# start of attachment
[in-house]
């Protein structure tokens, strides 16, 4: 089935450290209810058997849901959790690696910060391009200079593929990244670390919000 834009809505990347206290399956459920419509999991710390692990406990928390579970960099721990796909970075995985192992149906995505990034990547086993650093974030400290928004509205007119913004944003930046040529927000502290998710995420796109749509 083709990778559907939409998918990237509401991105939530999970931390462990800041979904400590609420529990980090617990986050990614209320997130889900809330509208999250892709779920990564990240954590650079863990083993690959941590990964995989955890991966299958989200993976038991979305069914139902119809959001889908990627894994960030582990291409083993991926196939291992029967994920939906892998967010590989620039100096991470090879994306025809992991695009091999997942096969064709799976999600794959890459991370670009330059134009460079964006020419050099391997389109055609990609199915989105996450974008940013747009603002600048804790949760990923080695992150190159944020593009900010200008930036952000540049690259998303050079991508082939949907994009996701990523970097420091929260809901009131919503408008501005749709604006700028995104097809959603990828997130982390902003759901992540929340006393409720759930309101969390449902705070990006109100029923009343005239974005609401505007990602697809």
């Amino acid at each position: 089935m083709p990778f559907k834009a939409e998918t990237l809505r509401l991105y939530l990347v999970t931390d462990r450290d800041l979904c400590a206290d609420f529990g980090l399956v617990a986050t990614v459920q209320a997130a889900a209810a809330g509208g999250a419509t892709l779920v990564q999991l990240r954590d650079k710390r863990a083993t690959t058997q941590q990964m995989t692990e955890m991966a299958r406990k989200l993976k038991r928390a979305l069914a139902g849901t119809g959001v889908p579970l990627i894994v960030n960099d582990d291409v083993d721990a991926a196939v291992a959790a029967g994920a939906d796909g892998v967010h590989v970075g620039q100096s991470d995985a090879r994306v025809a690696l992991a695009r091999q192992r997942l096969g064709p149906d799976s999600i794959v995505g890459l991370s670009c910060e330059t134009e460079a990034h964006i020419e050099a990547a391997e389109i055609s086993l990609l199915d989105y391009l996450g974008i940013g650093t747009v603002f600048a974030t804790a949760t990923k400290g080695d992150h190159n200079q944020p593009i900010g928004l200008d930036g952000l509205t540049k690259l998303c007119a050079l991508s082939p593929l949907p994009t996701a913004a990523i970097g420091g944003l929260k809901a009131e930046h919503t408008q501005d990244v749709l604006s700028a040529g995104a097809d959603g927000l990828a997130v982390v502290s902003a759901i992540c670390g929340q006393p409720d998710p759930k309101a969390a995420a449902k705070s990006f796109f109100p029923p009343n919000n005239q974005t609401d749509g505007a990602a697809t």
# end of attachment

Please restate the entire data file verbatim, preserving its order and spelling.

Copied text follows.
[in-house]
């Protein structure tokens, strides 16, 4: 089935450290209810058997849901959790690696910060391009200079593929990244670390919000 834009809505990347206290399956459920419509999991710390692990406990928390579970960099721990796909970075995985192992149906995505990034990547086993650093974030400290928004509205007119913004944003930046040529927000502290998710995420796109749509 083709990778559907939409998918990237509401991105939530999970931390462990800041979904400590609420529990980090617990986050990614209320997130889900809330509208999250892709779920990564990240954590650079863990083993690959941590990964995989955890991966299958989200993976038991979305069914139902119809959001889908990627894994960030582990291409083993991926196939291992029967994920939906892998967010590989620039100096991470090879994306025809992991695009091999997942096969064709799976999600794959890459991370670009330059134009460079964006020419050099391997389109055609990609199915989105996450974008940013747009603002600048804790949760990923080695992150190159944020593009900010200008930036952000540049690259998303050079991508082939949907994009996701990523970097420091929260809901009131919503408008501005749709604006700028995104097809959603990828997130982390902003759901992540929340006393409720759930309101969390449902705070990006109100029923009343005239974005609401505007990602697809």
């Amino acid at each position: 089935m083709p990778f559907k834009a939409e998918t990237l809505r509401l991105y939530l990347v999970t931390d462990r450290d800041l979904c400590a206290d609420f529990g980090l399956v617990a986050t990614v459920q209320a997130a889900a209810a809330g509208g999250a419509t892709l779920v990564q999991l990240r954590d650079k710390r863990a083993t690959t058997q941590q990964m995989t692990e955890m991966a299958r406990k989200l993976k038991r928390a979305l069914a139902g849901t119809g959001v889908p579970l990627i894994v960030n960099d582990d291409v083993d721990a991926a196939v291992a959790a029967g994920a939906d796909g892998v967010h590989v970075g620039q100096s991470d995985a090879r994306v025809a690696l992991a695009r091999q192992r997942l096969g064709p149906d799976s999600i794959v995505g890459l991370s670009c910060e330059t134009e460079a990034h964006i020419e050099a990547a391997e389109i055609s086993l990609l199915d989105y391009l996450g974008i940013g650093t747009v603002f600048a974030t804790a949760t990923k400290g080695d992150h190159n200079q944020p593009i900010g928004l200008d930036g952000l509205t540049k690259l998303c007119a050079l991508s082939p593929l949907p994009t996701a913004a990523i970097g420091g944003l929260k809901a009131e930046h919503t408008q501005d990244v749709l604006s700028a040529g995104a097809d959603g927000l990828a997130v982390v502290s902003a759901i992540c670390g929340q006393p409720d998710p759930k309101a969390a995420a449902k705070s990006f796109f109100p029923p009343n919000n005239q974005t609401d749509g505007a990602a697809t």